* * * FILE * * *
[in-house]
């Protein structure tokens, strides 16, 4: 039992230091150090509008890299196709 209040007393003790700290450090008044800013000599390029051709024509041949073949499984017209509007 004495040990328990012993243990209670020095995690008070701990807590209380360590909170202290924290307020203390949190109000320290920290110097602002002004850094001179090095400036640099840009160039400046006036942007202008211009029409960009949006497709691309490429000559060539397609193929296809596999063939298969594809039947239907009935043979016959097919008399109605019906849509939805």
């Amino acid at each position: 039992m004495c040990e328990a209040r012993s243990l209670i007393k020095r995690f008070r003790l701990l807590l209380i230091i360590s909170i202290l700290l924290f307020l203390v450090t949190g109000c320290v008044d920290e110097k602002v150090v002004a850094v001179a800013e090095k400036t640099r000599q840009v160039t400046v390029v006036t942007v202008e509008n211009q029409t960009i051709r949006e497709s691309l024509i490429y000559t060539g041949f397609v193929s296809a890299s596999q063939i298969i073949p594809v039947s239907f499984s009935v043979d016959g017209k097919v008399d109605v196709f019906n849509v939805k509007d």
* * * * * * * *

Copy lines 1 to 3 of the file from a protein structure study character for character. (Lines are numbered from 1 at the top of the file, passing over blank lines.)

[in-house]
């Protein structure tokens, strides 16, 4: 039992230091150090509008890299196709 209040007393003790700290450090008044800013000599390029051709024509041949073949499984017209509007 004495040990328990012993243990209670020095995690008070701990807590209380360590909170202290924290307020203390949190109000320290920290110097602002002004850094001179090095400036640099840009160039400046006036942007202008211009029409960009949006497709691309490429000559060539397609193929296809596999063939298969594809039947239907009935043979016959097919008399109605019906849509939805």
């Amino acid at each position: 039992m004495c040990e328990a209040r012993s243990l209670i007393k020095r995690f008070r003790l701990l807590l209380i230091i360590s909170i202290l700290l924290f307020l203390v450090t949190g109000c320290v008044d920290e110097k602002v150090v002004a850094v001179a800013e090095k400036t640099r000599q840009v160039t400046v390029v006036t942007v202008e509008n211009q029409t960009i051709r949006e497709s691309l024509i490429y000559t060539g041949f397609v193929s296809a890299s596999q063939i298969i073949p594809v039947s239907f499984s009935v043979d016959g017209k097919v008399d109605v196709f019906n849509v939805k509007d």